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Book Review – Art for God’s Sake

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I am the worst artist in the world. I’m sure there are some who would contest that claim, but if you were to ask me to draw something (anything!) I think you’d quickly agree that I am about as bad as a person can get. It is strange that I am such a terribly poor artist as I come from a long line of very capable artists. Yet somehow, when the various family genes were combined to form me, all of those artistic genes fled.

Not only am I the worst artist in the world, but I also have a strong dislike for most of the visual arts. For many years I thought that my dislike of these forms of art stemmed from my lack of talent in this area. But after much reflection I think there may be another source for my dislike of art. In my education I was constantly taught that art is inherently subjective–that meaning is assigned to a piece of art not by the artist but by the person gazing at it. I was taught that I was to study a work of art, allow it to speak to me, and understand the meaning of the work to be whatever came to mind at that moment. I may not have been able to express why I found this unsatisfactory, but it led me to dislike art and even to distrust it.

In recent years I have been recovering from this viewpoint. Art For God’s Sake by Philip Graham Ryken, pastor of historic Tenth Presbyterian Church in Philadelphia, has helped in this recovery. It is a short book, weighing in at only 64 pages, but one that is thick with satisfying, biblical reflections on the arts. Ryken argues for the recovery of the arts among Christians. He argues also for the objective nature of the arts–an objectivity which encourages us to seek out the meaning the artist meant a work to display.

The purpose of the book is twofold. Ryken wishes to “encourage Christian artists in the pursuit of their calling and to give artists and nonartists alike a short introduction to thinking Christianly about the arts” (17). The proper place to begin thinking about this topic is Scripture. We will find that Scripture affirms the value of art and artists “while at the same time protecting it from the corrupting effects of sin” (17). And so Ryken begins in an obvious place, showing that in Exodus 31 God specially called and equipped two men to build His tabernacle. The passage teaches four fundamental principles for the construction of a Christian theology of the arts: the artist’s call and gift come from God; God loves all kinds of art; God maintains high standards for goodness, truth and beauty; and art is for the glory of God. The next four chapters expound upon these four principles.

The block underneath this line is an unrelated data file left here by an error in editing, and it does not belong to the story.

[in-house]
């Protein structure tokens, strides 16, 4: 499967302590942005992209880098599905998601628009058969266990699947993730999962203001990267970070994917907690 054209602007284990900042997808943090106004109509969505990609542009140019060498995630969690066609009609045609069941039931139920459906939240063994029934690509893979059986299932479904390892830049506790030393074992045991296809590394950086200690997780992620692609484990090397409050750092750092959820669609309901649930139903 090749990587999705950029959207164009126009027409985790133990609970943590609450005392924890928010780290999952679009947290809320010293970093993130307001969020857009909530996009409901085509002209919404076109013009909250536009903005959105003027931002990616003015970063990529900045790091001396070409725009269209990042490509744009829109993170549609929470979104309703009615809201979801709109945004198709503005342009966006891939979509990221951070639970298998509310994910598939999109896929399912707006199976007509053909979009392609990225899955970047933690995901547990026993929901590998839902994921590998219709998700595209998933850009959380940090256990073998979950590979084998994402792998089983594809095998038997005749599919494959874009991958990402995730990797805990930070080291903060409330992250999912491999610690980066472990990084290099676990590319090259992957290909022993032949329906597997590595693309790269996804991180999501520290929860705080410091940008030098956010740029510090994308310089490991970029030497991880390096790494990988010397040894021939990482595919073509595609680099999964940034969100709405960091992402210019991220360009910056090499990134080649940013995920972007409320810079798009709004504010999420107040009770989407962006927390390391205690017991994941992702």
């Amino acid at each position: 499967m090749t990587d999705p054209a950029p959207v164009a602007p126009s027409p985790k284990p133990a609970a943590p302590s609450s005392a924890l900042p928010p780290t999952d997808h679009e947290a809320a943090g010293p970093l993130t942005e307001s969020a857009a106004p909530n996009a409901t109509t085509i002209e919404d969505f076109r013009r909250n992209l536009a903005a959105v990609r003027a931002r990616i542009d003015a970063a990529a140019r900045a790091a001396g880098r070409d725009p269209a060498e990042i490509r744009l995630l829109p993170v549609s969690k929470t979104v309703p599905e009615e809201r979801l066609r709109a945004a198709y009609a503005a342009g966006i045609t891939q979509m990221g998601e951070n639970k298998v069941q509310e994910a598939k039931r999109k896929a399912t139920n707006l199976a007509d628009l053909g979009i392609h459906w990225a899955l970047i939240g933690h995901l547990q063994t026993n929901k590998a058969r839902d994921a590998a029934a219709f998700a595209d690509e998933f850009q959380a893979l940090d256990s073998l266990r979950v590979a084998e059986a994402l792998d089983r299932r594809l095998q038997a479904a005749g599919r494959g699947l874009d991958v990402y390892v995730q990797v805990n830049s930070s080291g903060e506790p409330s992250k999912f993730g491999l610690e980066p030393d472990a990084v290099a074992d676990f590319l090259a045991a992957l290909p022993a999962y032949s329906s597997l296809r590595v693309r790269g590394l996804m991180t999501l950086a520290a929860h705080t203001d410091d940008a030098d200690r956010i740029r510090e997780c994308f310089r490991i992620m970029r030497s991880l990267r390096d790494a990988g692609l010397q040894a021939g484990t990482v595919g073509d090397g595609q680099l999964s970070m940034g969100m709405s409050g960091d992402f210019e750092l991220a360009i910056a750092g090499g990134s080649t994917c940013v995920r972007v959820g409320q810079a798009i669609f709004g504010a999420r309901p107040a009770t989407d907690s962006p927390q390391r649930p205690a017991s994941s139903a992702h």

Here is a brief summary of these four principles:

The artist is called and gifted by God–who loves all kinds of art; who maintains high aesthetic standards for goodness, truth, and beauty; and whose glory is art’s highest goal. We accept these principles because they are biblical, and also because they are true to God’s character. What we believe about art is based on what we believe about God. Art is what it is because God is who he is.

The book concludes with a reflection on our beautiful Savior and the exceeding ugliness that was His death and crucifixion. “The center of God’s masterpiece of salvation was an event of appalling ugliness and degradation” (54).

And so Ryken concludes that artists should use their artistic talents to bring glory to God. And further, the church should take a leading role in encouraging this type of expression. Art For God’s Sake, while a short book, was encouraging to me and I trust would be equally encouraging to those who feel the need to express themselves through their artistic talents. I hope that this book will prove to be a catalyst in sparking a recovery of the arts.


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